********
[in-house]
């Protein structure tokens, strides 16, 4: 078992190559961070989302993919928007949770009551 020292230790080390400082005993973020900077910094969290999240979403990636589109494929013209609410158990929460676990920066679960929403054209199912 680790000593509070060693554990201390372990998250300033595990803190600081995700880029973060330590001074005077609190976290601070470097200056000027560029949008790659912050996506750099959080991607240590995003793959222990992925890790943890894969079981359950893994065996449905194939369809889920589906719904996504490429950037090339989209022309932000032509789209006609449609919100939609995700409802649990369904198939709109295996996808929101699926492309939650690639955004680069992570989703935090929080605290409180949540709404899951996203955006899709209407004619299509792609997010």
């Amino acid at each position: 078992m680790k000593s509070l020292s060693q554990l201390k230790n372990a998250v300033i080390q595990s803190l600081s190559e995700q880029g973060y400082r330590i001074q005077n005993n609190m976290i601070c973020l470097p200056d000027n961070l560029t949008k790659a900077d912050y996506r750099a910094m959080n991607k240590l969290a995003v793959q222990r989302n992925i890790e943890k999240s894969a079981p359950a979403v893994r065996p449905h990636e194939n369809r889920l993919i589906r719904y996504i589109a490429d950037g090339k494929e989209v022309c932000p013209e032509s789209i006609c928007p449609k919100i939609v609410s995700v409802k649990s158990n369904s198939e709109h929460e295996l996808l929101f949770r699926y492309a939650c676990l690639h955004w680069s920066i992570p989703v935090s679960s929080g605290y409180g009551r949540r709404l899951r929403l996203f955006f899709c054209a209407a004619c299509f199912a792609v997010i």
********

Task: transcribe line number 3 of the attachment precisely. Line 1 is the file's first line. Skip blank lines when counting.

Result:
């Amino acid at each position: 078992m680790k000593s509070l020292s060693q554990l201390k230790n372990a998250v300033i080390q595990s803190l600081s190559e995700q880029g973060y400082r330590i001074q005077n005993n609190m976290i601070c973020l470097p200056d000027n961070l560029t949008k790659a900077d912050y996506r750099a910094m959080n991607k240590l969290a995003v793959q222990r989302n992925i890790e943890k999240s894969a079981p359950a979403v893994r065996p449905h990636e194939n369809r889920l993919i589906r719904y996504i589109a490429d950037g090339k494929e989209v022309c932000p013209e032509s789209i006609c928007p449609k919100i939609v609410s995700v409802k649990s158990n369904s198939e709109h929460e295996l996808l929101f949770r699926y492309a939650c676990l690639h955004w680069s920066i992570p989703v935090s679960s929080g605290y409180g009551r949540r709404l899951r929403l996203f955006f899709c054209a209407a004619c299509f199912a792609v997010i």